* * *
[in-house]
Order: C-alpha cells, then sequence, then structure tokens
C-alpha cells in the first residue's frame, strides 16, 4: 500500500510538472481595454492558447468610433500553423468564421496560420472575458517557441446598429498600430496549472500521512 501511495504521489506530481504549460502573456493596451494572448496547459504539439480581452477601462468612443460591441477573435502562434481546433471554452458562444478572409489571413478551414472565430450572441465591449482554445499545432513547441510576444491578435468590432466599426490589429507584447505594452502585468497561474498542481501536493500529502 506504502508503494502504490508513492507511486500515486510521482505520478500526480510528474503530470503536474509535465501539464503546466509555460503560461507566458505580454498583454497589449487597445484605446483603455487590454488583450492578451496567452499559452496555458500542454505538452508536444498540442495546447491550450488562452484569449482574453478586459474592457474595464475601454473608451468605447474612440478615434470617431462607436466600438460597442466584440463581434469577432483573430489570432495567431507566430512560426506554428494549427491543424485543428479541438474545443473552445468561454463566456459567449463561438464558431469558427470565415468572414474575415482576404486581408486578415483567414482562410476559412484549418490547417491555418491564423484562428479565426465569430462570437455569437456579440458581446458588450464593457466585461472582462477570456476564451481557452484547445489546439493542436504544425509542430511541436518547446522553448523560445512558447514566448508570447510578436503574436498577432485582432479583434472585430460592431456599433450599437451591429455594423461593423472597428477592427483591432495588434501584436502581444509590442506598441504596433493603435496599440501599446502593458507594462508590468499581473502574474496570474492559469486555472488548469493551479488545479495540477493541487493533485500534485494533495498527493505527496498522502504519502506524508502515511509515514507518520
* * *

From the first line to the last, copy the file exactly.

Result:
[in-house]
Order: C-alpha cells, then sequence, then structure tokens
C-alpha cells in the first residue's frame, strides 16, 4: 500500500510538472481595454492558447468610433500553423468564421496560420472575458517557441446598429498600430496549472500521512 501511495504521489506530481504549460502573456493596451494572448496547459504539439480581452477601462468612443460591441477573435502562434481546433471554452458562444478572409489571413478551414472565430450572441465591449482554445499545432513547441510576444491578435468590432466599426490589429507584447505594452502585468497561474498542481501536493500529502 506504502508503494502504490508513492507511486500515486510521482505520478500526480510528474503530470503536474509535465501539464503546466509555460503560461507566458505580454498583454497589449487597445484605446483603455487590454488583450492578451496567452499559452496555458500542454505538452508536444498540442495546447491550450488562452484569449482574453478586459474592457474595464475601454473608451468605447474612440478615434470617431462607436466600438460597442466584440463581434469577432483573430489570432495567431507566430512560426506554428494549427491543424485543428479541438474545443473552445468561454463566456459567449463561438464558431469558427470565415468572414474575415482576404486581408486578415483567414482562410476559412484549418490547417491555418491564423484562428479565426465569430462570437455569437456579440458581446458588450464593457466585461472582462477570456476564451481557452484547445489546439493542436504544425509542430511541436518547446522553448523560445512558447514566448508570447510578436503574436498577432485582432479583434472585430460592431456599433450599437451591429455594423461593423472597428477592427483591432495588434501584436502581444509590442506598441504596433493603435496599440501599446502593458507594462508590468499581473502574474496570474492559469486555472488548469493551479488545479495540477493541487493533485500534485494533495498527493505527496498522502504519502506524508502515511509515514507518520